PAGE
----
Smart sensors seek to improve food safety

Posted Jul 14, 2018 by Tim Sandle
Smart sensors can help the food industry keep produce fresh by ensuring that important environmental parameters like temperature and humidity are being maintained. Such sensors are increasingly part of the Internet of Things.
A McDonald s Happy Meal
A McDonald's Happy Meal
Calgary Review (CC BY 2.0)
Smart sensors are devices that collect key information from the environment and turn these inputs into digital data. The sensors then use computation power to process the data and to provide the analyzed data to users, so that important decisions can be made.
More sophisticated sensors form part of the Internet of Things, so that data from multiple sensors can be drawn together and more meaningful insights gathered. Data from sensors can be sent to cloud servers and the data can be accessed by all stakeholders in the food supply chain.
The types of information collected by smart sensors includes important environmental parameters that have a bearing upon whether food stays fresh, such as temperature and humidity. Sensors also assess time, especially the time held at certain steps along the food chain. The sensors digitally record time and data stamps, which cannot be tampered with. The data can be recorded into a digital ledger, forming part of a wider blockchain.
According to the website BioExpert, food companies Monnit and Delta Trak are integrating smart sensors and devices into their refrigerators, freezers and the shipping process. This established an e-tracking that ensures that food, designed to be chilled or frozen, remains cold.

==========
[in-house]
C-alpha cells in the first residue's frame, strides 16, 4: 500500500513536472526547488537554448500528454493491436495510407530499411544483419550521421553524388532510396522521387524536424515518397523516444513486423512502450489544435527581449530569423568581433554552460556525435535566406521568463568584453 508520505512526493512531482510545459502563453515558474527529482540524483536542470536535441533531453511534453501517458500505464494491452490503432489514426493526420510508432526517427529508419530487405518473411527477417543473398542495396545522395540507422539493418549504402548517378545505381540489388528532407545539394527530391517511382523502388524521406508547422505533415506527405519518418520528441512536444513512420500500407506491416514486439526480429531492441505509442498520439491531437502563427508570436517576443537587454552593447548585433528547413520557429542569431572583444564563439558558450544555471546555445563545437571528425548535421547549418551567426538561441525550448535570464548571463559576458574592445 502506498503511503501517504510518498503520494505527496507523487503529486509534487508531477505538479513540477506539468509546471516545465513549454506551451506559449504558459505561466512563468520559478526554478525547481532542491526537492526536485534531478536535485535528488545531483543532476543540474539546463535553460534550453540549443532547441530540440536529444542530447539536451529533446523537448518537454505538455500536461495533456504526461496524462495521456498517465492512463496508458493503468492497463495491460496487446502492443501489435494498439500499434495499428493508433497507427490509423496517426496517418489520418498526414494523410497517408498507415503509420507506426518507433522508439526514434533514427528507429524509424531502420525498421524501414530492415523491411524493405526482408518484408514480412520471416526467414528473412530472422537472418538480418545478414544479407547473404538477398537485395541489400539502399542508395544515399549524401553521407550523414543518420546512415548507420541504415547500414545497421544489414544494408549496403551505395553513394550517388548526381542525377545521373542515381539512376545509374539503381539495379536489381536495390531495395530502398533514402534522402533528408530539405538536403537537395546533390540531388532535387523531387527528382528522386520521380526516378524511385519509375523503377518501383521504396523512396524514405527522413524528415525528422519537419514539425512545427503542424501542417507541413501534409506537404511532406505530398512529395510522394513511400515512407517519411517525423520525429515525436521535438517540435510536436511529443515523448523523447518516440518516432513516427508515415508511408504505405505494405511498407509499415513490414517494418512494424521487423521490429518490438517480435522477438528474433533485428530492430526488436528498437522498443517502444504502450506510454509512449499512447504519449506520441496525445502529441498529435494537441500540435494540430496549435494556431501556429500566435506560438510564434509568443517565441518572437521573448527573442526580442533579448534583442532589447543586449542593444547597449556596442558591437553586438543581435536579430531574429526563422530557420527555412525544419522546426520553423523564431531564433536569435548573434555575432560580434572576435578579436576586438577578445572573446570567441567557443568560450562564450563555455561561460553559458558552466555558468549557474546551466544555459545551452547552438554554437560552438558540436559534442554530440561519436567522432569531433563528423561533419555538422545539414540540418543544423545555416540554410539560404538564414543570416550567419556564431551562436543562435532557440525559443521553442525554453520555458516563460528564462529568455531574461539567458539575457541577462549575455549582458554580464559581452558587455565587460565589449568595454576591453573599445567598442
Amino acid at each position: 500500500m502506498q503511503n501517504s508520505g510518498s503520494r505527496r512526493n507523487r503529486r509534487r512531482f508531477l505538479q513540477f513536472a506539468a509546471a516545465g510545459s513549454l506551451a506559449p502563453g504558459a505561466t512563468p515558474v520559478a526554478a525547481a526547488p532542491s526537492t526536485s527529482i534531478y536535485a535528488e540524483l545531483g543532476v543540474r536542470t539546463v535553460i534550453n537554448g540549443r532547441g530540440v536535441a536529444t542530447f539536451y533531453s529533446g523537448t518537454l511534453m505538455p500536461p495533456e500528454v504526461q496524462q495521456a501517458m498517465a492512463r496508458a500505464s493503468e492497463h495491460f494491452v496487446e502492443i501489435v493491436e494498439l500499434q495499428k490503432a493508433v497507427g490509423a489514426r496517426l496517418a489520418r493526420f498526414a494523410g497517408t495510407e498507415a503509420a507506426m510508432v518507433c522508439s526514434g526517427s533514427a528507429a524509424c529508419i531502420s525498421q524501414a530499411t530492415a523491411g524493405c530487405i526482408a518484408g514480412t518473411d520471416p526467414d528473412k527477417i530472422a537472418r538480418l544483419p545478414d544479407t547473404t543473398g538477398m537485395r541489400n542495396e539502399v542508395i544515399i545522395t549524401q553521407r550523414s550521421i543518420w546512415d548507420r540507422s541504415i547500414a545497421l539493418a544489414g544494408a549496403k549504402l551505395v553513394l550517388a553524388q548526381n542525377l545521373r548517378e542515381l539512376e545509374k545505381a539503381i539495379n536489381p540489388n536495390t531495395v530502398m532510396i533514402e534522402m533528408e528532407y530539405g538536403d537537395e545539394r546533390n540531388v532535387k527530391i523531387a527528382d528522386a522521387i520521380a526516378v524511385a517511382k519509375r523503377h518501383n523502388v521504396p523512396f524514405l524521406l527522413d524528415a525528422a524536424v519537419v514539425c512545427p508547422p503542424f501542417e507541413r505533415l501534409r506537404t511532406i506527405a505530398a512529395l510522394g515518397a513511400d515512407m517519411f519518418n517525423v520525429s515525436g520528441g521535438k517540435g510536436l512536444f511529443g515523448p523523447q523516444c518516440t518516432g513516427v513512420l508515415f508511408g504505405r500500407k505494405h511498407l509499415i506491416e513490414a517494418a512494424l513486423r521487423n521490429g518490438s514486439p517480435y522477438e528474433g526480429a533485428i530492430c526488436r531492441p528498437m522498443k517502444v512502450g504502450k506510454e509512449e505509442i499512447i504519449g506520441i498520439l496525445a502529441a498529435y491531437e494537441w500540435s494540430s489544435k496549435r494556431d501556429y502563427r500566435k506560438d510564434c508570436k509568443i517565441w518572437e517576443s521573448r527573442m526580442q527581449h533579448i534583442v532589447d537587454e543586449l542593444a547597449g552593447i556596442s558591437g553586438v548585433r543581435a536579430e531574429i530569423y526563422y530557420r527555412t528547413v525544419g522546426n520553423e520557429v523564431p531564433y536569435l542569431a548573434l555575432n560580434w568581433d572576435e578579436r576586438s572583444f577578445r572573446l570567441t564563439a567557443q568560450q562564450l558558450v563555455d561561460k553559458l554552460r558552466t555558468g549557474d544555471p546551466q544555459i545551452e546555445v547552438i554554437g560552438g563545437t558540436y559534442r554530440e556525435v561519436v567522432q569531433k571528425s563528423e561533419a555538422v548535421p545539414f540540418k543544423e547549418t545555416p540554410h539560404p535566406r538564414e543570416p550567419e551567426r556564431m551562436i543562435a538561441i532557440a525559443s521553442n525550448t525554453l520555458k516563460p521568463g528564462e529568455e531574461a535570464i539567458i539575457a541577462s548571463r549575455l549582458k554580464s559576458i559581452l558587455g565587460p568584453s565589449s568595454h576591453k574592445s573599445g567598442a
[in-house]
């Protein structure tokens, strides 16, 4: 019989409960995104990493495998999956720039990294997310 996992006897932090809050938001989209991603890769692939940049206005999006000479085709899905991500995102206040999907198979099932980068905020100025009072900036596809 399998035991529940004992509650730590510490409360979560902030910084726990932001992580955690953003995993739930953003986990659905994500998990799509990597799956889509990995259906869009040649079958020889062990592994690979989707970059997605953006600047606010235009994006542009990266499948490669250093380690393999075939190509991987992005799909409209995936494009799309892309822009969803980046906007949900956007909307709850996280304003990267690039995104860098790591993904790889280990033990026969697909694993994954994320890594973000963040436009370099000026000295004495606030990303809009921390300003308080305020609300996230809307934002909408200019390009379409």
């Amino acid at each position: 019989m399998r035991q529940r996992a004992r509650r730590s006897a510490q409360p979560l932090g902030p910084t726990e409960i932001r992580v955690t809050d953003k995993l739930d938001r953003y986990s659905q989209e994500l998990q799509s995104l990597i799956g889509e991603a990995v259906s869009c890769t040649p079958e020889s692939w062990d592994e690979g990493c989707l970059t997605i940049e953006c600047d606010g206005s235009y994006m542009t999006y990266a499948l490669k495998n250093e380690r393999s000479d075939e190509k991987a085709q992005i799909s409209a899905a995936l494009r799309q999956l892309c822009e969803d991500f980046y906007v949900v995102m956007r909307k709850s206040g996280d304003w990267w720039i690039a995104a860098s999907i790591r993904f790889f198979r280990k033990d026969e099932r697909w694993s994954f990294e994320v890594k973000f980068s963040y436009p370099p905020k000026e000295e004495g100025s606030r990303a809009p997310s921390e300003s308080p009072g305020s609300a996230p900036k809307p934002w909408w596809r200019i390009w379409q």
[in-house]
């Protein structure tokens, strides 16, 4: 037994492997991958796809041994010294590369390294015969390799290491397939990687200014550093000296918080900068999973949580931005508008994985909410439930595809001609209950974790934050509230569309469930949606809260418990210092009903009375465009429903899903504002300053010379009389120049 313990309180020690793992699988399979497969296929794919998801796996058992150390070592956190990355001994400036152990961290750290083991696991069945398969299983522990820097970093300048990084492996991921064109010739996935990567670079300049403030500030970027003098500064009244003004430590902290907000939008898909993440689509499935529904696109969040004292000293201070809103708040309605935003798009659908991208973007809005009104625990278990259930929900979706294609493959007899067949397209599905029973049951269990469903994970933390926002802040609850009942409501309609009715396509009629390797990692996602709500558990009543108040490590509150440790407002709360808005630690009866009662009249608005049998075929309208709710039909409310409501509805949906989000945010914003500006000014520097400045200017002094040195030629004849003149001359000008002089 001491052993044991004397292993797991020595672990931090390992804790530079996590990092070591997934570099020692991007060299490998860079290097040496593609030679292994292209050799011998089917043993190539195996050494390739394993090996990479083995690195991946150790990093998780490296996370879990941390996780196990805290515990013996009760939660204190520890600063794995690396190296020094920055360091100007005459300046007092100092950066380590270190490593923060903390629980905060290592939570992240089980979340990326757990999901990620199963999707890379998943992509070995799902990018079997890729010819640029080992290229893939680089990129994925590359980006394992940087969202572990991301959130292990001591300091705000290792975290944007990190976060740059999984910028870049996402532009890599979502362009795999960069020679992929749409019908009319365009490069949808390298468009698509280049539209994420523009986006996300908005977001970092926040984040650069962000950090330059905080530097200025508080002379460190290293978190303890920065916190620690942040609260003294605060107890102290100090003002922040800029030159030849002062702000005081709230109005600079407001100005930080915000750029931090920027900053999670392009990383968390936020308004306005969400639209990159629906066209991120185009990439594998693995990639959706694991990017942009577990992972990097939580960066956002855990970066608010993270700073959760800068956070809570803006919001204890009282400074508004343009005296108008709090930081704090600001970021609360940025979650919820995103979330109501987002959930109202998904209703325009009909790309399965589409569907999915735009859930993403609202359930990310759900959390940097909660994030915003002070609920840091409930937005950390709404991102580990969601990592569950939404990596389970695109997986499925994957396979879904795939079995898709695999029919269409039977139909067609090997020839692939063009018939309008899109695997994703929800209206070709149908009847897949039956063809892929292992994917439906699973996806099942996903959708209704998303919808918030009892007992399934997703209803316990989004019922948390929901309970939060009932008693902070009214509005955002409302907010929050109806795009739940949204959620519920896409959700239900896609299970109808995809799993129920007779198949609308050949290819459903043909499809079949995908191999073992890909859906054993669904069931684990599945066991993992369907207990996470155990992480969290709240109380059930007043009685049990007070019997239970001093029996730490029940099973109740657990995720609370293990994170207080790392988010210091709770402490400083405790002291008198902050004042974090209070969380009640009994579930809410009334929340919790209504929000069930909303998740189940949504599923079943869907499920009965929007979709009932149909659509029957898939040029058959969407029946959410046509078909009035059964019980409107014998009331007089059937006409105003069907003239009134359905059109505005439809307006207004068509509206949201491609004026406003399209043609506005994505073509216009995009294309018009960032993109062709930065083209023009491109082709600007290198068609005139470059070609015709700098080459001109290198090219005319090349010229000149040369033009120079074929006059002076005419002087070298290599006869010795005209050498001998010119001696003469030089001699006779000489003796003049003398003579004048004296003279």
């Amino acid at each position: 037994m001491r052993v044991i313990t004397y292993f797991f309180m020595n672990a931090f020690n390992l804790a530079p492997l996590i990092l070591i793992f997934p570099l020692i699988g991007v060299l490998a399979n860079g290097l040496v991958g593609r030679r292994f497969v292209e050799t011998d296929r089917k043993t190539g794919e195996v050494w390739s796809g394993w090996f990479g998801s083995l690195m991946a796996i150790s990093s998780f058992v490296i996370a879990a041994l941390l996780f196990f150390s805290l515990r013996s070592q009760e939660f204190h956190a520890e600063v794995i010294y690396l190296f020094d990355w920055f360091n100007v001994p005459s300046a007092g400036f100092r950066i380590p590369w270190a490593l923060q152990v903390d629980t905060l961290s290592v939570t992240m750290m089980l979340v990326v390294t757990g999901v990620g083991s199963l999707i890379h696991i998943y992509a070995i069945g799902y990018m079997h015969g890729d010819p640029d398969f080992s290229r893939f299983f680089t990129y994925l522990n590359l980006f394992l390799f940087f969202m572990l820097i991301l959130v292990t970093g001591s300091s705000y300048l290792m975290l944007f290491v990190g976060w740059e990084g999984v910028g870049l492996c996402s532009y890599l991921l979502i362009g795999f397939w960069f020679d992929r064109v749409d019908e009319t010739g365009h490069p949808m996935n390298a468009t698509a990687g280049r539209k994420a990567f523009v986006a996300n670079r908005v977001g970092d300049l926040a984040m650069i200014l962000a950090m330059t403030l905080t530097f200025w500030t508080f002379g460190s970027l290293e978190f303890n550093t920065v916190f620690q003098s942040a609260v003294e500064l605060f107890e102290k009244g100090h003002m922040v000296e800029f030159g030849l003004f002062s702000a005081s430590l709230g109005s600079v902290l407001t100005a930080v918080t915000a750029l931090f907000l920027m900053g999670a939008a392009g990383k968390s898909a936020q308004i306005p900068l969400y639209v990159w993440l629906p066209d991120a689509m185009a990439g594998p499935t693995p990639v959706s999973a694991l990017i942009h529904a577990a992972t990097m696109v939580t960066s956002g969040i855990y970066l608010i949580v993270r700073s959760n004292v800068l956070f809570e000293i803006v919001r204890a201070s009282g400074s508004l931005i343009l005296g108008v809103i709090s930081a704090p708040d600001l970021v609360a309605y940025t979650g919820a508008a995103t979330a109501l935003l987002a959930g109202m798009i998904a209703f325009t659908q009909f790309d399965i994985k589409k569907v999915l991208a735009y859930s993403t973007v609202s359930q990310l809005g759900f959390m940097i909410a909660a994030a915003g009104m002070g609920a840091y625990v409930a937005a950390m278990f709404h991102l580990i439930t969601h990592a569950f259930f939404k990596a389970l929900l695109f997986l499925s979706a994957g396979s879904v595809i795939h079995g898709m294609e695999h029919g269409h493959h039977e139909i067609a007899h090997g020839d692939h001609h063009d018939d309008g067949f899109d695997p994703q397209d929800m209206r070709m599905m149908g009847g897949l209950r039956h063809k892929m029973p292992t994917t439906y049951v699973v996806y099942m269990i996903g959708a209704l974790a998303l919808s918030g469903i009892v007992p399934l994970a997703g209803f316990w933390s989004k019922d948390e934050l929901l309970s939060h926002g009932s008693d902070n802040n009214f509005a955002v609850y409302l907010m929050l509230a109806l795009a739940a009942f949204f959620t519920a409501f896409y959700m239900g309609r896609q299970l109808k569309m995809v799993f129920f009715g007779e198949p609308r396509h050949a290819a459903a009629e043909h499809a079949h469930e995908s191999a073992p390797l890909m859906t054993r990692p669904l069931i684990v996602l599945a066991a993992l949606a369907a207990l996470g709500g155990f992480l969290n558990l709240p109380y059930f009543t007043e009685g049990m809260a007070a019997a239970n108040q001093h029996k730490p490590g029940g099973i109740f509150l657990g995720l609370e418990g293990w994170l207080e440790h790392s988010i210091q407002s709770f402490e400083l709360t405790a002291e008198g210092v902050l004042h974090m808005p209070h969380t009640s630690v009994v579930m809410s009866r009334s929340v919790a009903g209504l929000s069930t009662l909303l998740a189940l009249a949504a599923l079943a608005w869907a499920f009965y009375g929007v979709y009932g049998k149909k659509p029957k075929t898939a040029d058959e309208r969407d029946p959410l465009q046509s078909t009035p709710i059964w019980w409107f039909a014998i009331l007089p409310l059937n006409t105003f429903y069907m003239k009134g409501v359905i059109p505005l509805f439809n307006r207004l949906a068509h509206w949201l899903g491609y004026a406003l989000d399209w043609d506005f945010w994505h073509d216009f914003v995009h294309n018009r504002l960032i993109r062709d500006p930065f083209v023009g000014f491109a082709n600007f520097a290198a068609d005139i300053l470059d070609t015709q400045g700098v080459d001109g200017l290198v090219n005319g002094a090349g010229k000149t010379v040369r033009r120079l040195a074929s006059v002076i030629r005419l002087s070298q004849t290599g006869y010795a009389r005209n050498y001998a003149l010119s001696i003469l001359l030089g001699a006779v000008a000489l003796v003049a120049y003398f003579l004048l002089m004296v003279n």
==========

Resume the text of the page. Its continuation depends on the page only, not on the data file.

Many smart sensors can not only be fitted to storage containers, they can also be embedded into food packaging. Here other measurements critical to food quality can be taken, such as gas concentration (where variations can be indicative of food spoilage microorganisms) or pH. These types of smart sensors come in the form of a label that be affixed to the outside of the food package.
These sensors generally consist of an oxygen sensitive luminescent dye held within a polymer matrix. The most important properties of the matrix are dye compatibility, oxygen permeability, mechanical strength and chemical resistance. Getting these correct is important since they influence the sensors final operating parameters.
Furthermore, sensors can collect information to determine whether packages have been damaged, allowing a complete picture to be developed about the interactions between the food and its environment.